• Publisher: Penguin Publishing Group
  • Publication date: 10/2/2012
  • Sold by: Penguin Group
  • Format: eBook
  • Pages: 304
  • Sales rank: 231,653
  • File size: 810 KB

Meet the Author

Mark Forsyth is a writer, journalist, proofreader, ghostwriter, and pedant. He was given a copy of the Oxford English Dictionary as a christening present and has never looked back. He is the creator of The Inky Fool, a blog about words, phrases, grammar, rhetoric, and prose.
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Table of Contents

Preface xv

A Turn-up for the Books 1

A Game of Chicken 3

Hydrogentlemanly 5

The Old and New Testicle 7

Parenthetical Codpieces 9

Suffering for my Underwear 12

Pans 13

Miltonic Meanders 15

Bloody Typical Semantic Shifts 18

The Proof of the Pudding 21

Susage Poison in your Face 23

Bows and Arrows and Cats 25

Black and White 28

Hat Cheque Point Charlie 31

Sex and Bread 33

Concealed Farts 37

Wool 39

Turkey 43

Insulting Foods 46

Folk Etymology 47

Butterflies of the World 50

Psychoanalysis and the Release of the Butterfly 52

The Villains of the Language 57

Two Executioners and a Doctor 58

Thomas Crapper 61

Mythical Acronyms 66

John the Baptist and the Sound of Music 69

Organic, Organised, Organs 71

Clipping 73

Buffalo 73

Antanaclasis 76

China 79

Coincidences and Patterns 80

Frankly, My Dear Frankfurter 83

Beastly Foreigners 84

Pejoratives 86

Ciao, Slave Driver 89

Robots 91

Terminators and Prejudice 93

Terminators and Equators 95

Equality in Ecuador 96

Bogeys 98

Bugbears and Bedbugs 100

Von Munchausen's Computer 103

SPAM (not spam) 105

Heroin 107

Morphing De Quincey and Shelley 108

Star-Spangled Drinking Songs 111

Torpedoes and Turtles 114

From Mount Vernon to Portobello Road with a Hangover 117

A Punch of Drinks 118

The Scampering Champion of the Champagne Campaign 121

Insulting Names 124

Peter Pan 127

Herbaceous Communication 130

Papa was a Saxum Volutum 133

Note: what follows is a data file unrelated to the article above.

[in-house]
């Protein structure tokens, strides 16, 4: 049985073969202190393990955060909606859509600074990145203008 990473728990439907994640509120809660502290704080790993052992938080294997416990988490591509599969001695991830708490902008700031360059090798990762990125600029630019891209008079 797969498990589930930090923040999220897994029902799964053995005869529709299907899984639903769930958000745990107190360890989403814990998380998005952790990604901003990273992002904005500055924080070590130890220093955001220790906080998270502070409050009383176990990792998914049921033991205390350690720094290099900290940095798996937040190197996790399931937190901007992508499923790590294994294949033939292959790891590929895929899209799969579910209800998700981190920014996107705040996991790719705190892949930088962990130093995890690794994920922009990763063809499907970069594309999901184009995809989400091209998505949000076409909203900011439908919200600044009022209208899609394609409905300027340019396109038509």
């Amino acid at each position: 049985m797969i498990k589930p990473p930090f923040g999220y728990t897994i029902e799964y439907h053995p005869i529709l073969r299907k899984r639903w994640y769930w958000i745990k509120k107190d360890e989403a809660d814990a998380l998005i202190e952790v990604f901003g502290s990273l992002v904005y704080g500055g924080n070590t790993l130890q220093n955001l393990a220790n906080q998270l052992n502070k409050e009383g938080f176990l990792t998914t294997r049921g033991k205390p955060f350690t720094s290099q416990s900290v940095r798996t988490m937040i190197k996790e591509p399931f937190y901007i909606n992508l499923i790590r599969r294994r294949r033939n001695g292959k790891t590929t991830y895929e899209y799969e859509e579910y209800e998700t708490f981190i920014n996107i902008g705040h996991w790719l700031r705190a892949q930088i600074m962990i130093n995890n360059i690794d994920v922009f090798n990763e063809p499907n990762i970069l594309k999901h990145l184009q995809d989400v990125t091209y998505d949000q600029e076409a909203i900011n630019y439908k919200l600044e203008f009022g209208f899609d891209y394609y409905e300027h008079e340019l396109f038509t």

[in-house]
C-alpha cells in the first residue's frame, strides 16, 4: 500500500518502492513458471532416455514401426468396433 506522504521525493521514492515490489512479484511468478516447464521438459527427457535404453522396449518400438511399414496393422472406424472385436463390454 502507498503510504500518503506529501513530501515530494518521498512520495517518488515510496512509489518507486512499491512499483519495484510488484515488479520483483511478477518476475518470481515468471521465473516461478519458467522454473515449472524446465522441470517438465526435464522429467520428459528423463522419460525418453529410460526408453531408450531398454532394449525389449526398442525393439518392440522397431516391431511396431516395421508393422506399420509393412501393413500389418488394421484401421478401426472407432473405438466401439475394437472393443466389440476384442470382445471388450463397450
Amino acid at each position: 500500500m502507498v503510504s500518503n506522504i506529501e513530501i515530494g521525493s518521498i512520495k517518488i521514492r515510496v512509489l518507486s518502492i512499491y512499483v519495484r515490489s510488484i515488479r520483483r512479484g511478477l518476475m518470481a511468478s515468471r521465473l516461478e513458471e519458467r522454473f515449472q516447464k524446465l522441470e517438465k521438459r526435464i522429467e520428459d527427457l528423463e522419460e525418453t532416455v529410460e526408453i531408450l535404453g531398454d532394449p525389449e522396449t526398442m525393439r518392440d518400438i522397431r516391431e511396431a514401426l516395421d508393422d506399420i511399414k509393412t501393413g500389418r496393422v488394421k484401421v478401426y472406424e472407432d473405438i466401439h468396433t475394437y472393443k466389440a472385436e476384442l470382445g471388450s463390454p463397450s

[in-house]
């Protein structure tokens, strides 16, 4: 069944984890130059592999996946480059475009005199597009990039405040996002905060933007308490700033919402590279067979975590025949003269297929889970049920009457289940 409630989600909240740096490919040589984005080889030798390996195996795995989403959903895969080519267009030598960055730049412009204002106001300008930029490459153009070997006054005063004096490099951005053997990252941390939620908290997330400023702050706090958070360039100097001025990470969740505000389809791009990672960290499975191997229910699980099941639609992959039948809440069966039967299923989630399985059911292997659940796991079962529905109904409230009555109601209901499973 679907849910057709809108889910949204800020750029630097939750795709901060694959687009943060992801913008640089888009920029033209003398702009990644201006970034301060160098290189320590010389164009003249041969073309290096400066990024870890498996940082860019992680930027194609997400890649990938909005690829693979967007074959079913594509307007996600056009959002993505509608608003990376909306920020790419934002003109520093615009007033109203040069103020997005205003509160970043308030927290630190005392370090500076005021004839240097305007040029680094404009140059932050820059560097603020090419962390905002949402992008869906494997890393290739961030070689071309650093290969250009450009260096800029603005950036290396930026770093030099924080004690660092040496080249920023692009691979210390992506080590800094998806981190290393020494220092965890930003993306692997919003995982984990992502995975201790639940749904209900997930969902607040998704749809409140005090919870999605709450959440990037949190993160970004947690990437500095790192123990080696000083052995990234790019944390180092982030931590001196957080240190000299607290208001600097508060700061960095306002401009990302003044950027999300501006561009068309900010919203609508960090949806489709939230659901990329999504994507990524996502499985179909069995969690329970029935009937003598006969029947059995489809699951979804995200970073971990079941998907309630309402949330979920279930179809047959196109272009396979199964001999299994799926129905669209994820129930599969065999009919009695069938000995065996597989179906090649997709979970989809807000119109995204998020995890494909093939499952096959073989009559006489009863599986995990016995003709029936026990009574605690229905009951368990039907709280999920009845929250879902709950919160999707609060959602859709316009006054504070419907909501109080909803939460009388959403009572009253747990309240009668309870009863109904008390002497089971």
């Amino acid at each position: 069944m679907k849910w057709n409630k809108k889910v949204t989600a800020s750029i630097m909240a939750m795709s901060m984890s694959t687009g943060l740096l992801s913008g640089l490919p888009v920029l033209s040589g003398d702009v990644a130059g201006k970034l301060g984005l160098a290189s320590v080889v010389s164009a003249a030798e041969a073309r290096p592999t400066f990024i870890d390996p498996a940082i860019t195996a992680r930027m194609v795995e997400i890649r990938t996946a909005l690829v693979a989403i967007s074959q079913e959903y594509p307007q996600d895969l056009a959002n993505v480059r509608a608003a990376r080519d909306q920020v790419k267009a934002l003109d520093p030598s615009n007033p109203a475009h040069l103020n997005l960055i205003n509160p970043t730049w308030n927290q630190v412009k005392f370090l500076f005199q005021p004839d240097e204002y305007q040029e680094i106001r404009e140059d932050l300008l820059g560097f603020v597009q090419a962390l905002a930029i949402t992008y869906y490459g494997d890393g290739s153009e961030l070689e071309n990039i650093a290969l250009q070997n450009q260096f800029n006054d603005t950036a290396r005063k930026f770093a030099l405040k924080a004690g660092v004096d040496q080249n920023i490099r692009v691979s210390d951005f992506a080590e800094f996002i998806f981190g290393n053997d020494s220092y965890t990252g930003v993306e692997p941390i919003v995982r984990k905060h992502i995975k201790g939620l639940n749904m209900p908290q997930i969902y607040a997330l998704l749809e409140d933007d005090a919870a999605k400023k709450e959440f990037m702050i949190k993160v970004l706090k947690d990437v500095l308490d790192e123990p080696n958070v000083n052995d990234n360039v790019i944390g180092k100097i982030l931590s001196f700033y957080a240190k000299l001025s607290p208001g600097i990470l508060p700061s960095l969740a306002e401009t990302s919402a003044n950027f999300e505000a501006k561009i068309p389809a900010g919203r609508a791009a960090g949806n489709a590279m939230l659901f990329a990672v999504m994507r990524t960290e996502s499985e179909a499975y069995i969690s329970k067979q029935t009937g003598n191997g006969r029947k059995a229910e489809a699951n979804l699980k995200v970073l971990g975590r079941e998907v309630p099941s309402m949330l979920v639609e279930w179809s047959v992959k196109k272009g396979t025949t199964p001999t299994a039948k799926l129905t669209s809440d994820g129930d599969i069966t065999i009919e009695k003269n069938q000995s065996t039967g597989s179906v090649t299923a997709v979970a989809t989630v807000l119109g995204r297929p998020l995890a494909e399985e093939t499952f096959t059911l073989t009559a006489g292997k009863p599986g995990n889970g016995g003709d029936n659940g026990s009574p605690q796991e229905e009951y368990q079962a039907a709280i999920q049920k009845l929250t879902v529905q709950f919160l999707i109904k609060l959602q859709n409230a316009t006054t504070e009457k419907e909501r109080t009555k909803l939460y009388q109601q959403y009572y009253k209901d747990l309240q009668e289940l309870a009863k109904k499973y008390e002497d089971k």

Flying Peters 135

Venezuela and Venus and Venice 137

What News on the Rialto? 138

Magazines 140

Dick Snary 142

Autopeotomy 146

Water Closets for Russia 151

Fat Gunhilda 153

Queen Gunhilda and the Gadgets 155

Shell 156

In a Nutshell 158

The Iliad 159

The Human Body 162

The Five Fingers 163

Hoax Bodies 166

Bunking and Debunking 169

The Anglo-Saxon Mystery 171

The Sedge-Strewn Stream and Globalisation 176

Coffee 179

Cappuccino Monks 181

Called to the Bar 182

Ignorami 184

Fossil-less 188

The Frequentative Suffix 191

Pending 193

Worms and their Turnings 194

Mathematics 196

Stellafied and Oily Beavers 199

Beards 201

Islands 203

Sandwich Islands 208

The French Revolution in English Words 212

Romance Languages 213

Peripatetic Peoples 215

From Bohemia to California (via Primrose Hill) 217

California 220

The Hash Guys 223

Drugs 227

Pleasing Pslams 228

Biblical Errors 231

Salt 234

Halcyon Days 236

Dog Days 238

Cynical Dogs 240

Greek Education and Fastchild 241

Cybermen 243

Turning Trix 245

Amateur-Lovers 246

Dirty Money 248

Death Pledges 250

Wagering War 252

Strapped for Cash 253

Fast Bucks and Dead Ones 254

The Buck Steps here 257

Back to Howth Castle and Environs 259

Quizzes 261

The Cream of the Sources 277

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Customer Reviews

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Sort by: Showing 1 Customer Reviews
  • Posted December 19, 2012

    A joy to read!

    I would love to see this writer serialize a column that follows this book's path: start with a word and move forward through connections to history and culture and have each column be able to stand alone, but also connect cleanly to the column that preceded and follows. If you know people who enjoy language, consider this as a possible gift. The structure is entertaining as the writer takes us from word to word with smooth connections that startle. This book reignited my curiosity at the origins of words.

    3 out of 3 people found this review helpful.

    Was this review helpful? Yes  No   Report this review